Cubs' farm may have fix for lack of first base power

September 25th, 2022

PITTSBURGH -- There was a period of time last season when Frank Schwindel capitalized on his moment of opportunity with an elite level of production. It did not ease the sting of the trade that sent long-time first baseman Anthony Rizzo to the Yankees, but it at least gave Cubs fans a cult hero to rally around.

Schwindel was not able to recapture the same magic this year and was recently granted his unconditional release. The Cubs have given Alfonso Rivas a chance to grab the job at first, but he has endured some expected big league growing pains. Patrick Wisdom has been willing to play the position, but that may not be his best fit on the roster.

"I think there's a big hole for me at first base," Cubs manager David Ross said prior to Saturday's 6-0 loss to the Pirates at PNC Park.

The topic was raised via a conversation about prospect Matt Mervis, who has slugged his way to Triple-A Iowa from High-A South Bend this year as part of one of the best stories of this Minor League season. Entering Saturday, Mervis had 35 home runs and a Minor League-leading 115 RBIs.

Rather than get a call to the Majors -- Mervis is not one of the players who needs to be added to the 40-man roster for Rule 5 Draft protection -- the first baseman will keep getting at-bats in the Arizona Fall League next month. It will give Mervis the chance to see better pitching, while also getting used to the physical toll of a longer season.

This winter, when the Cubs are expected to be aggressive on the open market, the club will have a clear need for added power for the lineup. Given that fact, plus that "big hole" at first base, Ross was asked if the 24-year-old Mervis has potentially put himself in that conversation.

"He's definitely put himself on the radar," Ross said. "From my knowledge, he's having one of the better Minor League seasons for any player there is. Maybe there's a couple in the running for Minor League player of the year. When you do that, I think that is a staple of, like, the next step is the big leagues."

Mervis (No. 21 on Pipeline's Top 30 list) and outfielder Alexander Canario (No. 9) each had 35 home runs through Friday, putting them in a tie for the third-most blasts in all of the Minors this year. Mervis ranked ninth in slugging percentage (.609) and Isolated Power (.301), with Canario not far behind (.551 SLG and .299 ISO).

Over the past 15 years, only Kris Bryant (43 homers in 2014), Bryan LaHair (38 in '11) and Javier Báez (37 in '13) had more homers in a Minor League season than Mervis and Canario this year.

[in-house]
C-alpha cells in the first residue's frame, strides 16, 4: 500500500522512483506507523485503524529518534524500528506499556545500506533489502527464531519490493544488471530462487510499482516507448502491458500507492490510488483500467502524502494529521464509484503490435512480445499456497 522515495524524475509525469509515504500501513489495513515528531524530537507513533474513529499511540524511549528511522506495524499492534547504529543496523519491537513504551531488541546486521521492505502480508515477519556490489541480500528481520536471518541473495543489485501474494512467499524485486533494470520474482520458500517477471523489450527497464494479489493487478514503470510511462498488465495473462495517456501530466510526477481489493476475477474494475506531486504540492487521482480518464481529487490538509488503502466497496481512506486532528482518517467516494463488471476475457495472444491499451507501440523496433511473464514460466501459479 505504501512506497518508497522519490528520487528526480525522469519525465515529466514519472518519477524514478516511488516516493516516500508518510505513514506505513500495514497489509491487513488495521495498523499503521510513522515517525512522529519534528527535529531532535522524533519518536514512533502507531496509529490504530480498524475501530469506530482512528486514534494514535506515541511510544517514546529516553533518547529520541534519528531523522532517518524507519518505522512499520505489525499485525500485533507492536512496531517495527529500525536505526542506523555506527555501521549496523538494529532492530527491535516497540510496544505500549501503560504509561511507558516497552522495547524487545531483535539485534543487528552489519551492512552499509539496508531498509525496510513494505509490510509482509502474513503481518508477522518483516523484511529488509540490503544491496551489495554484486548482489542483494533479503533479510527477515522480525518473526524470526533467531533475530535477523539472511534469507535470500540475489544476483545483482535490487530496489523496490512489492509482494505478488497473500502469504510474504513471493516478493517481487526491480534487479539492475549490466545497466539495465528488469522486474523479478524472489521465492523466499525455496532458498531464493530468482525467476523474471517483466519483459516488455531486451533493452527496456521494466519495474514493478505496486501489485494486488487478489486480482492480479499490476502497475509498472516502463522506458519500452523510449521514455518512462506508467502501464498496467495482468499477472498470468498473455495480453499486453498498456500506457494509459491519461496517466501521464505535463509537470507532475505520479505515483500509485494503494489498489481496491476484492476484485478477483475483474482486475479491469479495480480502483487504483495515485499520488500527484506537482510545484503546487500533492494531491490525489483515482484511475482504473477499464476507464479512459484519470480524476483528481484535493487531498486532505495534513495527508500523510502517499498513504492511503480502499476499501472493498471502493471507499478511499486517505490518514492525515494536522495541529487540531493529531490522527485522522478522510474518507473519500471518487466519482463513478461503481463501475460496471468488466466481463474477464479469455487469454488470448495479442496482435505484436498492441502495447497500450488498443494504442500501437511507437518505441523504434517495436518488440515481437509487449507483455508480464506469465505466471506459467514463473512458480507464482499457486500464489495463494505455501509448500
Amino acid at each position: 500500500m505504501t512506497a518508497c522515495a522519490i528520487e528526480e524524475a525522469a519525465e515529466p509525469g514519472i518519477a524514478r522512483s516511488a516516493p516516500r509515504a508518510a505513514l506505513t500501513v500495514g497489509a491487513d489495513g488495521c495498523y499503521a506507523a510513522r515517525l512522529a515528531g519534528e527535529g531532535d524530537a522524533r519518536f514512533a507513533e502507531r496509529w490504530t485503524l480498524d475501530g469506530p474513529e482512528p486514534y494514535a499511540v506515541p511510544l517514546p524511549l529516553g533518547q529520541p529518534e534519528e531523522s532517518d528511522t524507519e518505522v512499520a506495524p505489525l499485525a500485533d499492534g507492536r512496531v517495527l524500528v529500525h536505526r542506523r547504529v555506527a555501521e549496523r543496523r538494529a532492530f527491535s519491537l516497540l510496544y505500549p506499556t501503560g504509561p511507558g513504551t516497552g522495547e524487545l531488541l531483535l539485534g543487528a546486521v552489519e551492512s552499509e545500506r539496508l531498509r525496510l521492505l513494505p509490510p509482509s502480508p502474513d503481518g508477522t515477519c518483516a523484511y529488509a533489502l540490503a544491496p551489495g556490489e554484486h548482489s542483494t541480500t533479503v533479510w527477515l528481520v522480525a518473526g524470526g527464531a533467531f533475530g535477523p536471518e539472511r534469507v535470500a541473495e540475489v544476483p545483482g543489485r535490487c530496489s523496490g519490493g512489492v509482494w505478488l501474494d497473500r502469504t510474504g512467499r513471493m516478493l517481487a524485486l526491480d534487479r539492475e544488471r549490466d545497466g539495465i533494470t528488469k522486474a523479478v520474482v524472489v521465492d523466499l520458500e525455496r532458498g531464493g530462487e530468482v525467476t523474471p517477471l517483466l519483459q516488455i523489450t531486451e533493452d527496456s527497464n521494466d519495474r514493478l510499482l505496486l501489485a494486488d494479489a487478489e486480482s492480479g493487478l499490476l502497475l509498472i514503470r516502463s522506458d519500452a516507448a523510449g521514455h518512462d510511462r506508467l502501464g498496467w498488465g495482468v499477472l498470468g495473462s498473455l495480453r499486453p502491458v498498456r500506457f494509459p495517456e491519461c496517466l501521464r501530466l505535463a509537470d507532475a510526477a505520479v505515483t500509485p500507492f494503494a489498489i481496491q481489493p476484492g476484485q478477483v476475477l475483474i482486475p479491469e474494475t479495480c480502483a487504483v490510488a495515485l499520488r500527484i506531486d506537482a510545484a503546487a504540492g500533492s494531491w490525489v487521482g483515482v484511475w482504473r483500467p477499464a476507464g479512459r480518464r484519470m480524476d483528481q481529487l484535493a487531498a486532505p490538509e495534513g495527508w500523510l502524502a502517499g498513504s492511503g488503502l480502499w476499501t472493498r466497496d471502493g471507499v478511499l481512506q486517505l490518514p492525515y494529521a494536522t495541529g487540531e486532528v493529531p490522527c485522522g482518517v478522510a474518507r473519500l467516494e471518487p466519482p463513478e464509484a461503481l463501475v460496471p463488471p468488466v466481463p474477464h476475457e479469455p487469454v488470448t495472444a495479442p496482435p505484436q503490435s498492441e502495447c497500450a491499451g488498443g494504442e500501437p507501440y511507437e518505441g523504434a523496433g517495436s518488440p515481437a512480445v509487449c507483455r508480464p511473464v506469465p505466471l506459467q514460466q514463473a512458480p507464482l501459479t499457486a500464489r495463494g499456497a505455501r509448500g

Looking ahead to 2023, those are two power bats -- along with outfielder Brennen Davis (No. 2) -- who could find their way to the Cubs. The North Siders will hope to have a natural uptick in slugging from Seiya Suzuki, as well, plus the potential to keep power-hitting Franmil Reyes in the fold, while finding the right ways to maximize Wisdom's power.

The Cubs made strides this season in addressing the lack of contact in years, but injecting more slug is on the wish list.

"You need a balance," Cubs president of baseball operations Jed Hoyer said recently. "Having an entire team of guys that don't slug a lot and put the ball in play is not the way to go. And having a team of high-strikeout, power guys is hard. You ultimately want to blend in that way.

"You have sort of multiple ways to beat teams. And I do think we battled some really good pitchers well this year, because we put the ball in play. We don't strike out of a ton. But, I do think the lack of explosiveness is something we have to address."

The Cubs tried to take a step in that regard with the midseason waiver claim of Reyes, who is still just 27 years old and under control through 2024. Reyes launched 92 homers across 2018-21 with a .503 slugging percentage and a .243 ISO. With his 0-for-4 on Saturday, he now has a .363 SLG and .141 ISO with just 13 homers in 110 games.

"Chicago gave me this opportunity and you know, I can't waste it," Reyes said. "Even if I'm not hitting, I want to be that guy that shows everybody, every time, I'm trying to make an adjustment. And I know myself. And everybody here, if they give me this opportunity, it's because they know who I am."

Reyes fits into the offensive mix as a designated hitter, so that does not address the issues at first base. Entering Saturday, the Cubs ranked 14th in the National League and 27th in the Majors in both slugging percentage (.354) and Isolated Power (.120) out of first base this season.

Given the feedback Ross has received from the Cubs' front office leaders and player development staff, the manager is not ruling out Mervis being in a position to help that area next year.

"He's having a phenomenal season," Ross said. "There's no doubt he'll have a great opportunity in front of him moving forward, unless something transpires in the offseason that would negate that."